FP: How did writers you initially contacted respond to your pitch of, “I will send you a tchotchke if you write a story about it.” Did anyone refuse? Are the participants your favorite writers? People who you thought would get the most buzz? Friends?
RW: Yes, some writers said they were too busy, and that’s totally fair — people are, after all, busy. And if you have a book due or you’re on tour, this is probably not the ideal way to spend your time. So, that happens.
The writers are basically people we wanted to work with. At the very beginning the writers we approached were people we had at least some connection to. It was almost like we were asking for proof-of-concept: “If we did this, would you participate? What do you think of it?” We didn’t know if people would just say, “That’s stupid.”
So it was great how receptive people were. But then it was even better when we started going to strangers. It’s pretty gratifying when you just contact some writer whose work you’ve admired, out of nowhere, and ask them to play along with something like this, and they say yes. Some of these people have just been incredibly generous, in my opinion, to get involved. Many could have very easily, and justifiably, said no. Or not even answered the question. (And, again, that did happen sometimes.)
We’ve also both gone through the process of asking others for their recommendations, which has led to some great writers neither one of us initially knew much about but that we’re now excited about working with.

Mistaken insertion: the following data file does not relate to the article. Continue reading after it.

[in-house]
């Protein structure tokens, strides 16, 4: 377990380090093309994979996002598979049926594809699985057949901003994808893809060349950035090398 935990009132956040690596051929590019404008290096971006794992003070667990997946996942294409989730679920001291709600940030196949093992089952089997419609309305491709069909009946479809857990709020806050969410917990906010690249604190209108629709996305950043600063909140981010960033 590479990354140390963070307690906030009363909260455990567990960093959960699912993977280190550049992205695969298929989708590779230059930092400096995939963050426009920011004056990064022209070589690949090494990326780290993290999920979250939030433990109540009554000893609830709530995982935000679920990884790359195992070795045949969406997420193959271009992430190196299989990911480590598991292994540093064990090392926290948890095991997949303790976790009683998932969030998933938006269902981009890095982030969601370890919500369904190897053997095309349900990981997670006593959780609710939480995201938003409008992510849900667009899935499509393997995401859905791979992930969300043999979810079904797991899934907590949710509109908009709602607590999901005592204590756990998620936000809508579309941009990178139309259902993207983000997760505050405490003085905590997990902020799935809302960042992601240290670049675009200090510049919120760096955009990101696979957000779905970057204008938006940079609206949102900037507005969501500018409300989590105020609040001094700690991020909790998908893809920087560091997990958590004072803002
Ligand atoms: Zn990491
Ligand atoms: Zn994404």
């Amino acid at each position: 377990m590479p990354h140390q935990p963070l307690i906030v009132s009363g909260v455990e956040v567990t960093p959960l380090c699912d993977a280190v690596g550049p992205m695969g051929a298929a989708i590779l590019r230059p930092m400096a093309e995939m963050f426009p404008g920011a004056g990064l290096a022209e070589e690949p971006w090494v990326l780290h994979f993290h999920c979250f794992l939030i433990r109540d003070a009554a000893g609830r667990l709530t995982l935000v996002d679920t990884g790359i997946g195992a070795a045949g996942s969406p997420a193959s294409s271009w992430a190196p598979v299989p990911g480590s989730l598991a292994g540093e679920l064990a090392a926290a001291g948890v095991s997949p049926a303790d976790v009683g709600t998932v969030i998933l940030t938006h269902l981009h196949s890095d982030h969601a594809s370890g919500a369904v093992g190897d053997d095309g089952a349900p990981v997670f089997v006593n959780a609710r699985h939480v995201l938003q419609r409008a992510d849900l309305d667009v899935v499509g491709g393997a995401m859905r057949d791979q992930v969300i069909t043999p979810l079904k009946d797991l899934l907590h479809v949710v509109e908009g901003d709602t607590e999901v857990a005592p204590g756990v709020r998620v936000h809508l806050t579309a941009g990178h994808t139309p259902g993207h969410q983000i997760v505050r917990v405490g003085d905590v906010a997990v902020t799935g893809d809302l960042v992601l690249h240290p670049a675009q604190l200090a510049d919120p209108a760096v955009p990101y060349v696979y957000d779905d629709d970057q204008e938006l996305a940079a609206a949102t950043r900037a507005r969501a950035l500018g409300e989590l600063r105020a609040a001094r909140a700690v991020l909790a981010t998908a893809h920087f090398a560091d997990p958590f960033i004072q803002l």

The buzz side is so hard to figure out. It was more about thinking of writers we thought would come up with interesting stories — sometimes that means “big names,” but not necessarily. There’s nobody we approached because we thought, “Oh that person will generate buzz.” That’s really no fun.
FP: Which story/object has been the most popular? Are you surprised?
RW: Lydia Millet’s “chili cat” story was an interesting one: I thought it was a really nice story, but I thought the object itself would be a tough sell. But it ended up being one of the top bid-getters, I think it went for more than $22.
Susannah Breslin’s “Necking Team Button” story has the highest bidding right now [Editor’s note: the auction has since ended, with the button going for a cool $36.88]. I guess I thought maybe Kurt Andersen’s story would be the big early bid-getter, because he’s well-known, and because it’s a particularly amazing story. But Susannah’s story was also really good, she’s a very talented writer, and I think that object is cool. (Josh bought it at a flea market for 50 cents — the bidding is now at more than $36.) It’s also an image that’s been picked by a number of bloggers to represent the project. Same with the “smiling mug” that Ben Greenman wrote about — I sort of wonder if it didn’t come to symbolize the whole project in some way. Plus his story was just incredible.
It’s still early days but most things seem to be settling into the $10 to $15 range so far. What I’ve really been puzzling over the most lately is why some objects haven’t taken off in the bidding. With almost every object it takes a few days for the bids to build, but, for example, Jonathan Goldstein’s story about a toy toaster is great, and he’s a popular writer with a lot of fans. Plus the object has an interesting look — it could be in someone’s house in one of those Design Sponge pictorials. But as I type this, for some reason the bidding hasn’t really taken off. Curious.
As you can tell, I really, really like the stories we’ve published … But that’s why we did this!